TyDi and Christopher Tin prove the only thing boring about classical music is your perception of it [Interview]TyDi Press Photo

TyDi and Christopher Tin prove the only thing boring about classical music is your perception of it [Interview]

A conductor stands in front of a 50-piece orchestra, their faces staring expectantly up at him. He counts them in, laying a commanding foundation with bass and cello for the violins to dance on top of. Each individual immerses into their part of the orchestral whole, all while following the conductor’s lead.

Fifteen miles away, a producer sits in his home music studio with a glass of red wine. He has written a song acoustically that he is bringing to life electronically. He takes sounds from the physical world and brings them into his virtual realm, where he utilizes studio technology to create a four minute sonic story.

Cut to a cafe in Beverly Hills, where conductor and producer sit across from one another.

Tyson Illingworth has asked Christopher Tin to an introductory coffee via their mutual publishing house. Tin is curious to make the new connection. For Illingworth, the coffee is far more than a new connection. He has a plan to fulfill.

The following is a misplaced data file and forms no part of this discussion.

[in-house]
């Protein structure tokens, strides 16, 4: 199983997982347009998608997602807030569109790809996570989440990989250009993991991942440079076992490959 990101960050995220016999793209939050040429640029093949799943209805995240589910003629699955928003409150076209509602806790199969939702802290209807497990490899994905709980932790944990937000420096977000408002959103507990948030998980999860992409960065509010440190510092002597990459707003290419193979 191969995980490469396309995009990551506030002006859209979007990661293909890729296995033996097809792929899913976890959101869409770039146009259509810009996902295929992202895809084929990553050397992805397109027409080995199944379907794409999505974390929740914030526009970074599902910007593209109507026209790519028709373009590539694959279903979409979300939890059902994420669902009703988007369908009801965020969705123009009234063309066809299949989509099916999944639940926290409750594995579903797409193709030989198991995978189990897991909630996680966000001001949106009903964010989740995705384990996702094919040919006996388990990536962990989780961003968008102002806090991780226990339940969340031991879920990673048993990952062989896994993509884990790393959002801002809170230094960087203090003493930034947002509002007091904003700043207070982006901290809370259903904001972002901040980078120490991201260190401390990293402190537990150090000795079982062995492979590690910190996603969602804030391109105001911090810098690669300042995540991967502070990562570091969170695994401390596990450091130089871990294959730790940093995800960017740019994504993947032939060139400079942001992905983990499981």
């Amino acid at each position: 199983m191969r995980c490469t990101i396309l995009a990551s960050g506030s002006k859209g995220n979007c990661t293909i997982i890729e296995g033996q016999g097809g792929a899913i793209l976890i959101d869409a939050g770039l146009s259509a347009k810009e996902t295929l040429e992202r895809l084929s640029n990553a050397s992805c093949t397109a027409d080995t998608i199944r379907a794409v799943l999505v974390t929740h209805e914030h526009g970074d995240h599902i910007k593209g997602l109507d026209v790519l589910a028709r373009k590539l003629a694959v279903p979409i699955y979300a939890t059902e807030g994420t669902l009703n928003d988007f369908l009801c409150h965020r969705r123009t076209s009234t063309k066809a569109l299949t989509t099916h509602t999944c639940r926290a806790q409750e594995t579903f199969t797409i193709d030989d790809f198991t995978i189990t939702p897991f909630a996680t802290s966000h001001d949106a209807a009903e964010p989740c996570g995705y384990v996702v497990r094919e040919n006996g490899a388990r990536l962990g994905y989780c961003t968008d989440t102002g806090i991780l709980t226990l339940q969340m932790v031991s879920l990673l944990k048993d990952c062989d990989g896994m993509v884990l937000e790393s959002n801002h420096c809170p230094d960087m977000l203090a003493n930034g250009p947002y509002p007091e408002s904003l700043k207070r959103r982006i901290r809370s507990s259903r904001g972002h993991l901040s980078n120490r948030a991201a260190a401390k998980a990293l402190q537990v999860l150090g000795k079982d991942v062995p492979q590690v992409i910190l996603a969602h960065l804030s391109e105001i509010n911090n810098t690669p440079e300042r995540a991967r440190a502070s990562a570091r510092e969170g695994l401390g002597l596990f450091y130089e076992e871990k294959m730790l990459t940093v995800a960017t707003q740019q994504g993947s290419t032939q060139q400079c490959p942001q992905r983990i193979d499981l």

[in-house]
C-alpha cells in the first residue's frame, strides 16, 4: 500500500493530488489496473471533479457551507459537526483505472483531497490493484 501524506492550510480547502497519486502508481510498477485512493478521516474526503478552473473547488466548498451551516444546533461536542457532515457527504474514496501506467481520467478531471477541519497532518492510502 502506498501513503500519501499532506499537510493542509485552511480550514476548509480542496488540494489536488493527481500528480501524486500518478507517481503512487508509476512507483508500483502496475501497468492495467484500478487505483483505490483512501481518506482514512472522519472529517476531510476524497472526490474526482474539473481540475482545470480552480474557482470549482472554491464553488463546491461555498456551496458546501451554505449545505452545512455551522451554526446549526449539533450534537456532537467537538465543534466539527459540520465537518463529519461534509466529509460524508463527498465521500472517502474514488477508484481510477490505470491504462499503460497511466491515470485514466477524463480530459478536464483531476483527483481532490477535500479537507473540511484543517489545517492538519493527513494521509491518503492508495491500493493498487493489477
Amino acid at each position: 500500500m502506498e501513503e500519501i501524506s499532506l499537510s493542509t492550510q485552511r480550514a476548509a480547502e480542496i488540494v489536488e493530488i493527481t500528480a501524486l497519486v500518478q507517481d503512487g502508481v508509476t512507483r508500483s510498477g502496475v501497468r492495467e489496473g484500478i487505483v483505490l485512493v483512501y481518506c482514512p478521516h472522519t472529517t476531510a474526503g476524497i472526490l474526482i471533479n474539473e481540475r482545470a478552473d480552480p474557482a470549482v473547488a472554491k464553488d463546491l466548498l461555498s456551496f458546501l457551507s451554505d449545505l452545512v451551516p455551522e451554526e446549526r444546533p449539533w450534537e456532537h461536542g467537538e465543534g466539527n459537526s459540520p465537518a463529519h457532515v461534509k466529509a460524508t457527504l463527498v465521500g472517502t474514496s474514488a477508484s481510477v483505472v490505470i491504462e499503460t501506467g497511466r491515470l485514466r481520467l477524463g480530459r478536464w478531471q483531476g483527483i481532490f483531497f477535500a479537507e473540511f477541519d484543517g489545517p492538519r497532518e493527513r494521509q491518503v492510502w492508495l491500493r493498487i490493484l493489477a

Illingworth, better known by his stage name tyDi, has released five studio albums, toured the world, and hit number one in the dance music charts more than a few times. He has a Bachelor’s of Music and Music technology, and he has spent many nights sitting in his studio reminiscing about his days at the music conservatory. When Illingworth needs a reprieve from the pressure of writing his next “hit,” he writes melodies and compositions with orchestral sections, knowing the compositions will never see the light of day.

Tin is a composer who has written film, music, and video game scores. He has performed everywhere from the Kennedy Center to the Lincoln Center, and his work has garnered him not one, but two Grammy awards. He travels the world conducting in front of sold out crowds of suited men and women, sitting and watching his show in the comfort of a plush seat. Illingworth DJs in front of screaming fans dancing and drinking the night away to his infectious sets. Their vastly different artistic lives are what drew them together, with mutual curiosity over how they might enhance one another’s craft.

The orchestral and electronic realms rarely ‘Collide’ in the manner tyDi described to Tin when proposing a collaboration on that fateful day in Beverly Hills. He had “one song” that needed Tin’s expertise, and he had written it in the hope that Tin would come in and take it to the next level with a full-on orchestral integration. Little did Tin know that the Australian producer actually had 12 tracks just waiting for his influence. Despite his concerns that the composer would have no interest in collaborating with an electronic music producer, Tin, known for his love of cross-genre collaborations, jumped at the opportunity.